Where Do Collies Come From? The Complete Collie History

collie history

Isn’t it funny how things change over time, it never fails to surprise me. Things that were popular when I was a kid that now seem ridiculous, for example The Dukes of Hazard, I used to love that show but I can’t bear to watch it now. Or how about vinyl records that were out of fashion in the 80s and 90s and now are inexplicable making a comeback. So it has been with Collie history, fashions have not played kindly with the old Collie, today largely because of the whims of fashion, we have several different Collie breeds that all originated from the same type of dog.

The Collie originated as a shepherd’s dog in the Highlands of northern Scotland where it functioned as an all-purpose farm dog. After the Highland Clearances (1750 to 1860) breeding toward arbitrary breed-standards morphed the Collie into the dog we associate with Lassie today.

Sit down for a bit and let me tell you the story of the Collie dog and how it came from one humble landrace breed in rural Scotland to be many breeds, some quite fancy, in only about 150 years. Here is Collie history laid out in all its glory and shocking truth.

Humble Origins in the Scottish Highlands

The study of history involves the recorded past so by definition only goes back as far as written history will take us. So allow me to reach back into the distant past to lay the foundation for the history of the Scottish Collie. Scotland was subject to conquest, invasion and immigration from various peoples in the centuries before the Collie appears in written history. Notable among these people who came to live in Scotland, no doubt bringing their dogs with them, were Celts, Romans, Norse, Irish and English. Dogs from all these peoples no doubt contributed genetic material to the dogs of Great Britain as a whole. Incidentally Scotland is home to a range of dog breeds many of them quite different one from another, some of the more common Scottish dog breeds include;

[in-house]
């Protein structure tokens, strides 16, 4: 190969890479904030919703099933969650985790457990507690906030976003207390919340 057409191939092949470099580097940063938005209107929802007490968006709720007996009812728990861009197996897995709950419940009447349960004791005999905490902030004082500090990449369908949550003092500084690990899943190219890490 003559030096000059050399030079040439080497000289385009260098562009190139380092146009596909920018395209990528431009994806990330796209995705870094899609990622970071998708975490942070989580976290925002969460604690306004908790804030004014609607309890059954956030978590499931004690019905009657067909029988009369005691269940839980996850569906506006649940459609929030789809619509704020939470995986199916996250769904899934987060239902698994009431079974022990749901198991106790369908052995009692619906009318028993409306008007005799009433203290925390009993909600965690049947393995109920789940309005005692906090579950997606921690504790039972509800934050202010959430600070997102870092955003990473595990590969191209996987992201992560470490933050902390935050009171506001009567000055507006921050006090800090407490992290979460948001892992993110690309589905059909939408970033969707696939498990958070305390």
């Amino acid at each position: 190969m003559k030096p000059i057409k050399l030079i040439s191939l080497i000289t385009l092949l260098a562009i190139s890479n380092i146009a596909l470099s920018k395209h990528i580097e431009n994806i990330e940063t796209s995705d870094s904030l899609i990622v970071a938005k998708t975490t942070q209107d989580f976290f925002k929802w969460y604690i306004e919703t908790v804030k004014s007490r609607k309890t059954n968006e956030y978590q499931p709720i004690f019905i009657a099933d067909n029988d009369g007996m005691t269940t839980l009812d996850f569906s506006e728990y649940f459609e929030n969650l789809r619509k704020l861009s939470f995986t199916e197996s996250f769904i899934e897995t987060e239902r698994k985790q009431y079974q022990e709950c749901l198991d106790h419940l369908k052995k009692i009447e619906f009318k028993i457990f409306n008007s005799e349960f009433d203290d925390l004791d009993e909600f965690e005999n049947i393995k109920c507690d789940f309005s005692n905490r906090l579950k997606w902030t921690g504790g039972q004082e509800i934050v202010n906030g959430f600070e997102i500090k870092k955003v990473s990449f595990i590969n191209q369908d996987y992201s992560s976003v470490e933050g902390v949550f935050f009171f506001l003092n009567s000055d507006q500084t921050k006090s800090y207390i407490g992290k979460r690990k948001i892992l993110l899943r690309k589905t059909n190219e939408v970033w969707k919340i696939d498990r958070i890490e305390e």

• Collie
  • Golden Retrievers
  • Gordon Setter
  • Scottish Terrier
  • Scottish Deerhound
  • Sleuth hound

By the 1700s all this canine genetic material had settled into pockets where it was most useful for different jobs. The Scottish Deerhound for example was used for hunting deer and running down stags, the Scottish Terrier was used to hunt smaller animals like badgers and foxes, the Gordon Setter was used for hunting birds and the Collie was used for herding sheep.

The Highland clearances (1760 – 1860) represented the eviction of many of the Highland’s tenant farmers, forcing them to move and start new lives elsewhere. Some of them went to the New World and others to Lowland Scotland and England, some of these displaced Highland shepherds brought their dogs with them, this was the first major wave of Collies to arrive in England and America and it corresponds to their first mentions in literature and their rise in popularity in England.

The Collie’s first confirmed appearance in literature is when Scottish poet Robert Burns mentions the Collie in his poem The Twa Dogs (1786).

The tither was a ploughman’s collie
A rhyming, ranting, raving billie
Wha for his friend an’ comrade had him,
And in his freaks had Luath ca’d him,
After some dog in Highland sang,
Was made lang syne—Lord knows how lang.

The Twa Dogs – Robert Burns – 1786

The next reference to the Collie in history was English author Thomas Bewick’s A General History of Quadrupeds in 1790. His description is a bit vague but his illustrations leaves no doubt that this is the Highland Collie he is describing.

The first collie illustration in history, Bewick's illustration of the shepherds dog
“The Shepherd’s Dog” woodcut by Thomas Bewick

Many elements of this illustration tell us this is the true Highland Collie. The curled tail, the semi-erect ears, the feathering on the legs, the Irish white markings (white collar, socks, tail tip and blaze). Also the setting with the mountains behind and a kilted man with a dog tell us this is the Scottish Highlands. His written description seems to refer to shepherd dogs from all over Great Britain but then adds the following

This breed of Dogs, at present, appears to be preserved, in the greatest purity, in the northern parts of Scotland; where its aid is highly necessary in managing the numerous herds of sheep bred in those extensive wilds.